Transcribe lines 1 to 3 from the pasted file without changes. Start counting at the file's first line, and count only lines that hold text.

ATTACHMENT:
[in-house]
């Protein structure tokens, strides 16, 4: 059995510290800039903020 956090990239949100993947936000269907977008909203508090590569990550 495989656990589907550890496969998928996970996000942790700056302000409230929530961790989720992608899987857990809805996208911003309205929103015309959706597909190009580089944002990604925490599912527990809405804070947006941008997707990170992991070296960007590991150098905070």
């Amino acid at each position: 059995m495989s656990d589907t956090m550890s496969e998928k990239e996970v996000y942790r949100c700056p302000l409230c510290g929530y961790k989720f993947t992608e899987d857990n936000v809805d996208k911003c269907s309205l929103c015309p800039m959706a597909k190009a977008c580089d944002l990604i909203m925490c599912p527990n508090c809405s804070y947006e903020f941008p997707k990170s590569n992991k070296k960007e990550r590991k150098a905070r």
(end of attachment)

[in-house]
């Protein structure tokens, strides 16, 4: 059995510290800039903020 956090990239949100993947936000269907977008909203508090590569990550 495989656990589907550890496969998928996970996000942790700056302000409230929530961790989720992608899987857990809805996208911003309205929103015309959706597909190009580089944002990604925490599912527990809405804070947006941008997707990170992991070296960007590991150098905070």
């Amino acid at each position: 059995m495989s656990d589907t956090m550890s496969e998928k990239e996970v996000y942790r949100c700056p302000l409230c510290g929530y961790k989720f993947t992608e899987d857990n936000v809805d996208k911003c269907s309205l929103c015309p800039m959706a597909k190009a977008c580089d944002l990604i909203m925490c599912p527990n508090c809405s804070y947006e903020f941008p997707k990170s590569n992991k070296k960007e990550r590991k150098a905070r």